Philosophical Perspectives 33 (1):62-104 (2019)
AbstractThis paper champions the view (REG) that the concept of a normative reason for an agent S to perform an action A is that of an explanation why it would be good (in some way, to some degree) for S to do A. REG has numerous virtues, but faces some significant challenges which prompt many philosophers to be skeptical that it can correctly account for all our reasons. I demonstrate how five different puzzles about normative reasons can be solved by attention to the concept of goodness, and in particular observing the ways in which it—and consequently, talk about reasons—is sensitive to context (ends and information). Rather than asking simply whether or not certain facts are reasons for S to do A, we need to explore the contexts in which it is and is not correct to describe a certain fact as “a reason” for S to do A. These five puzzles concern: (1) reasons for attitudes of the “right kind”, (2) evidence as reasons, (3) normative facts as reasons, (4) subjective reasons, and (5) attitudes as reasons.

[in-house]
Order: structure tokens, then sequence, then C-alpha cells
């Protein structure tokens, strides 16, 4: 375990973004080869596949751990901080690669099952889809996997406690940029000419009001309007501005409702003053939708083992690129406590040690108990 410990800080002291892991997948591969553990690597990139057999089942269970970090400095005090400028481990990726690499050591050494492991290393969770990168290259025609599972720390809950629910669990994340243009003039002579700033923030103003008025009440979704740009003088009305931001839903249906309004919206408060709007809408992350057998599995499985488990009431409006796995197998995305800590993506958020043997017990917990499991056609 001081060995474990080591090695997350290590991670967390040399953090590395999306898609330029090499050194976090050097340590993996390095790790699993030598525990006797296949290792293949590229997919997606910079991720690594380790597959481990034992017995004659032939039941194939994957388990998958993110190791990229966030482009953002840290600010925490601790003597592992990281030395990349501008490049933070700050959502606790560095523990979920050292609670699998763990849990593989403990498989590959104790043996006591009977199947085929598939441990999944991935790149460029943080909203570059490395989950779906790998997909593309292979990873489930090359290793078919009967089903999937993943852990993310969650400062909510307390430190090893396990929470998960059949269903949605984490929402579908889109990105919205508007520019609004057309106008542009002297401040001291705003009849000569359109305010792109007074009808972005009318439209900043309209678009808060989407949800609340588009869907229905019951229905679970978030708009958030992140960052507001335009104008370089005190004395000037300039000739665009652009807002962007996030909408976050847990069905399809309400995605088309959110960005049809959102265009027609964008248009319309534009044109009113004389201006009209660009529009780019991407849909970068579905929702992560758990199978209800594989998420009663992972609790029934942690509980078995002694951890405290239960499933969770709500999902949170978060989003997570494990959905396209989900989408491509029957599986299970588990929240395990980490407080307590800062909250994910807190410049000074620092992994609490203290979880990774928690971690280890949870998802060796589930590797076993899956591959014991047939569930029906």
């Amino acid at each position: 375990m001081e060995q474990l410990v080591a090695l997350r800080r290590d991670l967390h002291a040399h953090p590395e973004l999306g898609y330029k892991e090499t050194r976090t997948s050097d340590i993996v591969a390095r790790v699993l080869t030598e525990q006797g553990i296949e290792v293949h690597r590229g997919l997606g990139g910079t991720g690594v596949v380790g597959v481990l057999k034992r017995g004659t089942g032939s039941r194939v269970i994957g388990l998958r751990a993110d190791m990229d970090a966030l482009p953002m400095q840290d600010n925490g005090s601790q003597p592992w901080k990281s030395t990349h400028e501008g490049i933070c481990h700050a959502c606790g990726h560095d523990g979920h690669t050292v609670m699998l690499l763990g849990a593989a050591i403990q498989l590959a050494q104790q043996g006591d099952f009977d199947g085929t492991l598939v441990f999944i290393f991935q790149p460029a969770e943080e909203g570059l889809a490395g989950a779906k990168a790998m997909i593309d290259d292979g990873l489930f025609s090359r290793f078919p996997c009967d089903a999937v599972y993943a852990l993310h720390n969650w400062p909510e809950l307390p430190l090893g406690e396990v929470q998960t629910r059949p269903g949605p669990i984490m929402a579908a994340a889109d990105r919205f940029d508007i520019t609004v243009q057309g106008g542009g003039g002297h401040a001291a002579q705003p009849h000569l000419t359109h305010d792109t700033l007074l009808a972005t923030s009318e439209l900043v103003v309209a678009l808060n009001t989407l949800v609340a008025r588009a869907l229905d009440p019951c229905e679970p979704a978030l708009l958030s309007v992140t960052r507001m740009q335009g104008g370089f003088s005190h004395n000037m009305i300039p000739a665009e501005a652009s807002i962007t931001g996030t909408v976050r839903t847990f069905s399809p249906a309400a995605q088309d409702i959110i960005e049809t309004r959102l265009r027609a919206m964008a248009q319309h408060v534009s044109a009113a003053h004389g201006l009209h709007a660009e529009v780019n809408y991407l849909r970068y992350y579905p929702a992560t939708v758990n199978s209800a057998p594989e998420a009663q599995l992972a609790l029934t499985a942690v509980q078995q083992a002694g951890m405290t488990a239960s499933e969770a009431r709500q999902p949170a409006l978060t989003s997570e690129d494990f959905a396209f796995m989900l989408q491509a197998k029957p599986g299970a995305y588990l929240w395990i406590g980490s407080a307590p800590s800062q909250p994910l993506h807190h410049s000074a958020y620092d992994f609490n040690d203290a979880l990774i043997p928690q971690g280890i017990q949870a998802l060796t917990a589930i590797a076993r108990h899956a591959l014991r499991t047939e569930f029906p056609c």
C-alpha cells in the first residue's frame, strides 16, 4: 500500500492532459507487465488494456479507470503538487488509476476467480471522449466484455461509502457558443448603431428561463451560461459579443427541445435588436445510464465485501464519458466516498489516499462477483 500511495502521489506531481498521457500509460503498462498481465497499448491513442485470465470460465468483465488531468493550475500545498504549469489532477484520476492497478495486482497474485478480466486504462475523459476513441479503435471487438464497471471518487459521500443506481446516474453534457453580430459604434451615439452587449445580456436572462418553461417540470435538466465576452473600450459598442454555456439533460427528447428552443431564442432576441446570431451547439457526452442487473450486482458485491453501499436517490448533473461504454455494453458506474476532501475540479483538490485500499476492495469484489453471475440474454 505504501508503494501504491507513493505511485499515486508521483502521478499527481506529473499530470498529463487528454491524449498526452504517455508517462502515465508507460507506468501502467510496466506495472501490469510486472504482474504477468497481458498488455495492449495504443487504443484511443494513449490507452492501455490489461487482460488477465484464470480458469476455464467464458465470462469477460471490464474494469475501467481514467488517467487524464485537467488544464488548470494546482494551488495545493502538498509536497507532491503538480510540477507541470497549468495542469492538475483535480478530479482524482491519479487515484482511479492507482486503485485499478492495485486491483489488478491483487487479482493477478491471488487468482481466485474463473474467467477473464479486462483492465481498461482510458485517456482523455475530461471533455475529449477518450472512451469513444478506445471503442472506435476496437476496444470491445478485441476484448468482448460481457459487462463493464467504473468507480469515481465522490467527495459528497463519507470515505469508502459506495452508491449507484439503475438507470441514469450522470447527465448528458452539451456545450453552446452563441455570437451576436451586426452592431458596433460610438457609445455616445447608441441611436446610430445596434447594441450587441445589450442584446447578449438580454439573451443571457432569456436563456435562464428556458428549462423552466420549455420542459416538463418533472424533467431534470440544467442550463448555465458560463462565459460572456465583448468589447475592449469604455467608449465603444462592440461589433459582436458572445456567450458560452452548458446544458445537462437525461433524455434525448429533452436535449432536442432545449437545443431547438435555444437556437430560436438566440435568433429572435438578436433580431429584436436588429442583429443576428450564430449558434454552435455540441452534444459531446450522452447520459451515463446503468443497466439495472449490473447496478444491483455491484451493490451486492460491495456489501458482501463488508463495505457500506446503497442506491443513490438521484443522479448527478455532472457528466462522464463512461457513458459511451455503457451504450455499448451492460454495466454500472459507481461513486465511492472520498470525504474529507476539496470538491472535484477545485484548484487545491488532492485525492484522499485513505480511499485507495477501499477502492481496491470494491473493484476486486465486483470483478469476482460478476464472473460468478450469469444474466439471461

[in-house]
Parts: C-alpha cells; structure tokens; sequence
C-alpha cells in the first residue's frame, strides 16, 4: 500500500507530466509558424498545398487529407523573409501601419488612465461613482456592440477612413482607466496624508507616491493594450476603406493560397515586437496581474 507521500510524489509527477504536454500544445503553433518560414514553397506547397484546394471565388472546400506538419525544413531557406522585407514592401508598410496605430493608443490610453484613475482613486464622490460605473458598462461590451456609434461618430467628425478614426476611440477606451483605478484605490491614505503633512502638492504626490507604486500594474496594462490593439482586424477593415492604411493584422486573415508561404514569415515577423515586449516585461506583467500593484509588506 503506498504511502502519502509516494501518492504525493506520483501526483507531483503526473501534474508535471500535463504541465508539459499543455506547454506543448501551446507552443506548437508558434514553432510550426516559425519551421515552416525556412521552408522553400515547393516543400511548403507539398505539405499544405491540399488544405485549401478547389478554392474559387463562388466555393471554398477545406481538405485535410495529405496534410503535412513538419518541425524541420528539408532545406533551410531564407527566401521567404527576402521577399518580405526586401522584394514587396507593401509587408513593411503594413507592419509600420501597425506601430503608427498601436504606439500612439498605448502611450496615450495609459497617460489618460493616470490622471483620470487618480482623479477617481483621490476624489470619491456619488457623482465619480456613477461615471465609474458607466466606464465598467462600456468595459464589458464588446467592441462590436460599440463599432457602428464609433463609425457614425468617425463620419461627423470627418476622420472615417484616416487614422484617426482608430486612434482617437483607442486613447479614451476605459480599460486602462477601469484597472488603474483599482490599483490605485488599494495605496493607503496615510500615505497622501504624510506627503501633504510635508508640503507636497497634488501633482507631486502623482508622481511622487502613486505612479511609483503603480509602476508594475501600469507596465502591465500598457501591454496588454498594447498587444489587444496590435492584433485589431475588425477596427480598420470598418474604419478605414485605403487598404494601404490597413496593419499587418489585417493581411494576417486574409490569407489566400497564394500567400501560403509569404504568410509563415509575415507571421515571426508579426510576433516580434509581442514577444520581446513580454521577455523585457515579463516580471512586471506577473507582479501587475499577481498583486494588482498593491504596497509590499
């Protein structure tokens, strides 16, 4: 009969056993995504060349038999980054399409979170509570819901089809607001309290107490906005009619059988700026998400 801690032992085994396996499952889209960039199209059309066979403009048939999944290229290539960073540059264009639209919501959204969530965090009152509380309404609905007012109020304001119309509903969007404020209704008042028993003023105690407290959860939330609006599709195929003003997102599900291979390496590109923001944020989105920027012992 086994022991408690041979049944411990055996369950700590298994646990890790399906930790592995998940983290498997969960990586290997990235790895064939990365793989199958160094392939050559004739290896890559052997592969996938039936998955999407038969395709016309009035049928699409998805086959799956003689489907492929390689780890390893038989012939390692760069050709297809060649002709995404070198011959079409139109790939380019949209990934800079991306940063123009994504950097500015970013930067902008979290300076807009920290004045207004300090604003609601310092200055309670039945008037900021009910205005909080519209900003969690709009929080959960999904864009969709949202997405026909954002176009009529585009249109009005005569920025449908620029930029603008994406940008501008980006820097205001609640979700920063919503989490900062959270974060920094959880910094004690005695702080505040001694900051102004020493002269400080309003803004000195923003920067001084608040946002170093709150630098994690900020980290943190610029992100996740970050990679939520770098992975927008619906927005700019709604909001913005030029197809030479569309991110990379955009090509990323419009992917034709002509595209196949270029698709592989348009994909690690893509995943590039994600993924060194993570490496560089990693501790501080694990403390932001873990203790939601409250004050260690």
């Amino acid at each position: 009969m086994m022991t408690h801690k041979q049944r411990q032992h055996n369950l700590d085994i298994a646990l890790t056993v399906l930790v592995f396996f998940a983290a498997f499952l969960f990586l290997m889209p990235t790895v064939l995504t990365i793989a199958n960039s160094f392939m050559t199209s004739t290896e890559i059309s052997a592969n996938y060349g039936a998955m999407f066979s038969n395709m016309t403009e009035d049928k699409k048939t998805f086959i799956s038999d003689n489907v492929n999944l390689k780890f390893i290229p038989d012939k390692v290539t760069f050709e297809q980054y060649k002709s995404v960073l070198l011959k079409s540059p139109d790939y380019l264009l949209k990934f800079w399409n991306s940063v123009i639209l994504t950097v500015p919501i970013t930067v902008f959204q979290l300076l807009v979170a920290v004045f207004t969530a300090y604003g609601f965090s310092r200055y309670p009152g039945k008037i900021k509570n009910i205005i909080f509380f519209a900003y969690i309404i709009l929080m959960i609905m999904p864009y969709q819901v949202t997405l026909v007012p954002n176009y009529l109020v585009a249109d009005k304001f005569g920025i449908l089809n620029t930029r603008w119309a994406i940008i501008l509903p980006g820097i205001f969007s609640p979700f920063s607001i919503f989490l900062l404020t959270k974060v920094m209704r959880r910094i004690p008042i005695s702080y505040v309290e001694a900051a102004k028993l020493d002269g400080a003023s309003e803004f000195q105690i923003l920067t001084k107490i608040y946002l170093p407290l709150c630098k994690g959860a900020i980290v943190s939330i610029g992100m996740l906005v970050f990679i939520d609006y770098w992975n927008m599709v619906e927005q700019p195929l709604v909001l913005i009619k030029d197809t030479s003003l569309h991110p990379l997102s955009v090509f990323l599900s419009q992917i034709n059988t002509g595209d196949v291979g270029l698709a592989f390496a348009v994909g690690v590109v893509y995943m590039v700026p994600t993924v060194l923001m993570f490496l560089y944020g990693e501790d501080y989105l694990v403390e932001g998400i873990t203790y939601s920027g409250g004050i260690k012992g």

Archival historyArchival date: 2020-04-30
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